Religious fervor in Practice (another Apple story…)

A while back I wrote comparing tech to religion, focusing on what was important–the spirit or the flesh (okay, the OS or the hardware…).

Recently a writer at the Atlantic Monthly has done the same thing, exploring the 4 myths around religion, and discussing the impact the “Antenna Problem” may or may not have had on the “faithful.”  It’s a good read, but I find the discussions in the comment section even more interesting.

The author of the article includes the video showing a hypothetical exchange between a tech salesman and a customer.  The customer insists that he(?) wants an iPhone.  When the salesperson presents reasons for wanting another phone, the customer insists on an iPhone.  “It’s has the wifi.”

What intrigues me, and what has me wanting to get my brother’s take on this, isn’t so much the article, or even the video, but the comment thread that has arisen, discussing the video.  One commenter (@therantguy) sees the video as simply portraying the blind fervor and devotion demonstrated by the Apple Faithful, while another sees the video as a testament to the “truth” about Apple-that other salespeople don’t listen, and actually mislead their customers while Apple is all that is true and virtuous.  The discussion goes on for a while, bringing in others as well–and it’s a good read!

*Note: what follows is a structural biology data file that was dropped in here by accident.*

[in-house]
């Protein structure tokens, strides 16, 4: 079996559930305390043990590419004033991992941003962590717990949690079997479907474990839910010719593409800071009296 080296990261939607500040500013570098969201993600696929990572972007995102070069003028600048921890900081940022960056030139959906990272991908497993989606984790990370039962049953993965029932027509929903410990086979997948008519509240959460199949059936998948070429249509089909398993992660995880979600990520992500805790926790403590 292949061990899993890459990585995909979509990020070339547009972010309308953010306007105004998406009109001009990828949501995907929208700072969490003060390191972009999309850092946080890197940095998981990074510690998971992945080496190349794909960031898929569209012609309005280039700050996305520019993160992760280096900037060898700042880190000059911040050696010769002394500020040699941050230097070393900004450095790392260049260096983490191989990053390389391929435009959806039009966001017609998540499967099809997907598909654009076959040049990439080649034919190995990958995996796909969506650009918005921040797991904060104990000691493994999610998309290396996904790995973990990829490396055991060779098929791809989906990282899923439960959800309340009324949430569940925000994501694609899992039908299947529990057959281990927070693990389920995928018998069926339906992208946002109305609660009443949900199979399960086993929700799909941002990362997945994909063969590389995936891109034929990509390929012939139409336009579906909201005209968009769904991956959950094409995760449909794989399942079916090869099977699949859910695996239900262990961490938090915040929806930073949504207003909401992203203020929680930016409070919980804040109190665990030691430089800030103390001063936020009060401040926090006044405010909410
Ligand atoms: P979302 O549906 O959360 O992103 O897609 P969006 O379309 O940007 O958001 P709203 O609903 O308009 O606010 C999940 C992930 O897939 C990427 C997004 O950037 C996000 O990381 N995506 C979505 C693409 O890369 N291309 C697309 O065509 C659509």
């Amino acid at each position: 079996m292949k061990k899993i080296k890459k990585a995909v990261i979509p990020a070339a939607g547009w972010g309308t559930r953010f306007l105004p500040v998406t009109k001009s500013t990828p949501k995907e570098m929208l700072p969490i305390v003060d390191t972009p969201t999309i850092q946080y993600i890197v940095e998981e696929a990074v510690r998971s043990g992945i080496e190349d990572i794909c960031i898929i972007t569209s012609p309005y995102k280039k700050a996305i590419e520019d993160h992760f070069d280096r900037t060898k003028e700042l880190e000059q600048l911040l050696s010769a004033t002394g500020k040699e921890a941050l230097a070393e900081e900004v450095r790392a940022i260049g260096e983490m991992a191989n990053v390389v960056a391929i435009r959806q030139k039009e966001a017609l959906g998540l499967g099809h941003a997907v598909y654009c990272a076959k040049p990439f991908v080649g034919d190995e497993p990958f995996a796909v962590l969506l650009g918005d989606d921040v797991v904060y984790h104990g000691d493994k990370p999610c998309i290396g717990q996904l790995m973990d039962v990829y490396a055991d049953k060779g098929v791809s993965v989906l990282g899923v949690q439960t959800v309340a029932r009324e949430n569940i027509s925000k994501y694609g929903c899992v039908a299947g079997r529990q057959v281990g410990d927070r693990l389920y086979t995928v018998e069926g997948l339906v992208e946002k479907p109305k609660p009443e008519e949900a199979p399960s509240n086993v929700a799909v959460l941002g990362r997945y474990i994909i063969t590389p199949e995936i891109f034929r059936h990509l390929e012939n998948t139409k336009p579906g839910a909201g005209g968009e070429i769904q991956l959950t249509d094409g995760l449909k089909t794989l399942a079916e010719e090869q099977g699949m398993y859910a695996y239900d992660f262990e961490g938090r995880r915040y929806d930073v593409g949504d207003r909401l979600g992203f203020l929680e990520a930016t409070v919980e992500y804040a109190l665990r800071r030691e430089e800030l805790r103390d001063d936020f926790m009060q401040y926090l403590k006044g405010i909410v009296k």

So–here’s my question for those that play in the interpretation game:  What can we learn about how we interpret documents (scripture, the Constitution, our Tax Code) by this simple exchange?

For the video, watch this (but be warned, it’s NOT SAFE FOR WORK)

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